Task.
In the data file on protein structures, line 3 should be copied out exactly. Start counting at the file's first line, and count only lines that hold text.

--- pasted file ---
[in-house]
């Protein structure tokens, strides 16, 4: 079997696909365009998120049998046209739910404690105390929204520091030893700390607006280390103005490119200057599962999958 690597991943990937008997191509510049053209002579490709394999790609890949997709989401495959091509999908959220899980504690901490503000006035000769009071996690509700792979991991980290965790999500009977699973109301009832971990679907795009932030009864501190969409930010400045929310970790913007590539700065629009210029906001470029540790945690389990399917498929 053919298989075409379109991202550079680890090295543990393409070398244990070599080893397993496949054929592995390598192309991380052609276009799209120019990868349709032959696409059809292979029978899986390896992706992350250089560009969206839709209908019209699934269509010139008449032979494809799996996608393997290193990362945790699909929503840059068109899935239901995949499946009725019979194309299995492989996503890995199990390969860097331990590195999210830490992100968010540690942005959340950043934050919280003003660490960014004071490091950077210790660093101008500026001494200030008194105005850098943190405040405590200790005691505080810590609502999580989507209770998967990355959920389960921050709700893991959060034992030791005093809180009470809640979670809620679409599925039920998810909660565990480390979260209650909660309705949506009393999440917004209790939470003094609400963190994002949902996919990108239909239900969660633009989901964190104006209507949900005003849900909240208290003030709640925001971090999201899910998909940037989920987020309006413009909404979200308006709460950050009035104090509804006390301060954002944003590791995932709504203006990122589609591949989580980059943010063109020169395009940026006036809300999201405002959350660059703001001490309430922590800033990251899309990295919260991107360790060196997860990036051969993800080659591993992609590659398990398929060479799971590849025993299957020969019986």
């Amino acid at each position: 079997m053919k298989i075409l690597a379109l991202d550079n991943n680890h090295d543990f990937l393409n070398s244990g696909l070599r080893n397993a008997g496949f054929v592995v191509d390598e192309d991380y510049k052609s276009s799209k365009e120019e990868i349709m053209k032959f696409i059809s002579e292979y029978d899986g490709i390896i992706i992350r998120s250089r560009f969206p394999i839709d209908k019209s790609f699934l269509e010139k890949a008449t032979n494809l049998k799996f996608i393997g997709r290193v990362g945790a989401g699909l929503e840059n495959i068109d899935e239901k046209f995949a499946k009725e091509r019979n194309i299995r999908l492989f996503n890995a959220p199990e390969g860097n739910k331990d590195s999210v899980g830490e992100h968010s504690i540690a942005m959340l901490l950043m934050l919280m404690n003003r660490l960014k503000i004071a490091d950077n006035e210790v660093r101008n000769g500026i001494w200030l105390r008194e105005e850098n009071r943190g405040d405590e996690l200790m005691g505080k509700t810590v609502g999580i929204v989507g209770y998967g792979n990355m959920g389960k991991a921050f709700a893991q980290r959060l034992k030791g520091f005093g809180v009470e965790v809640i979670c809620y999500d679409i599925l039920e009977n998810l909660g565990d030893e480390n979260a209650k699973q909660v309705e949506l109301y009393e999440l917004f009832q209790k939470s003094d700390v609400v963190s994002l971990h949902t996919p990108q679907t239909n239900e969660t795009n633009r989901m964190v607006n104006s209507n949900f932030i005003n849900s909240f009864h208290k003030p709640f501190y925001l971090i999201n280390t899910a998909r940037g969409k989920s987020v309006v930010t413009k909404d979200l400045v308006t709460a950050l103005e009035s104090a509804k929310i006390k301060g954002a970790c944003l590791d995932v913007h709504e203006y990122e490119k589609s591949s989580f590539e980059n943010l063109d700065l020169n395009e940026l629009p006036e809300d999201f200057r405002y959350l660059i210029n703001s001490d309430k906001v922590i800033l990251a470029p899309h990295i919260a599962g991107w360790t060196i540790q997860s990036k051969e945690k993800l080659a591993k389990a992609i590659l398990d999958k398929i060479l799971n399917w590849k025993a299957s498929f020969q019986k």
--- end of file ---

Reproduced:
């Amino acid at each position: 079997m053919k298989i075409l690597a379109l991202d550079n991943n680890h090295d543990f990937l393409n070398s244990g696909l070599r080893n397993a008997g496949f054929v592995v191509d390598e192309d991380y510049k052609s276009s799209k365009e120019e990868i349709m053209k032959f696409i059809s002579e292979y029978d899986g490709i390896i992706i992350r998120s250089r560009f969206p394999i839709d209908k019209s790609f699934l269509e010139k890949a008449t032979n494809l049998k799996f996608i393997g997709r290193v990362g945790a989401g699909l929503e840059n495959i068109d899935e239901k046209f995949a499946k009725e091509r019979n194309i299995r999908l492989f996503n890995a959220p199990e390969g860097n739910k331990d590195s999210v899980g830490e992100h968010s504690i540690a942005m959340l901490l950043m934050l919280m404690n003003r660490l960014k503000i004071a490091d950077n006035e210790v660093r101008n000769g500026i001494w200030l105390r008194e105005e850098n009071r943190g405040d405590e996690l200790m005691g505080k509700t810590v609502g999580i929204v989507g209770y998967g792979n990355m959920g389960k991991a921050f709700a893991q980290r959060l034992k030791g520091f005093g809180v009470e965790v809640i979670c809620y999500d679409i599925l039920e009977n998810l909660g565990d030893e480390n979260a209650k699973q909660v309705e949506l109301y009393e999440l917004f009832q209790k939470s003094d700390v609400v963190s994002l971990h949902t996919p990108q679907t239909n239900e969660t795009n633009r989901m964190v607006n104006s209507n949900f932030i005003n849900s909240f009864h208290k003030p709640f501190y925001l971090i999201n280390t899910a998909r940037g969409k989920s987020v309006v930010t413009k909404d979200l400045v308006t709460a950050l103005e009035s104090a509804k929310i006390k301060g954002a970790c944003l590791d995932v913007h709504e203006y990122e490119k589609s591949s989580f590539e980059n943010l063109d700065l020169n395009e940026l629009p006036e809300d999201f200057r405002y959350l660059i210029n703001s001490d309430k906001v922590i800033l990251a470029p899309h990295i919260a599962g991107w360790t060196i540790q997860s990036k051969e945690k993800l080659a591993k389990a992609i590659l398990d999958k398929i060479l799971n399917w590849k025993a299957s498929f020969q019986k």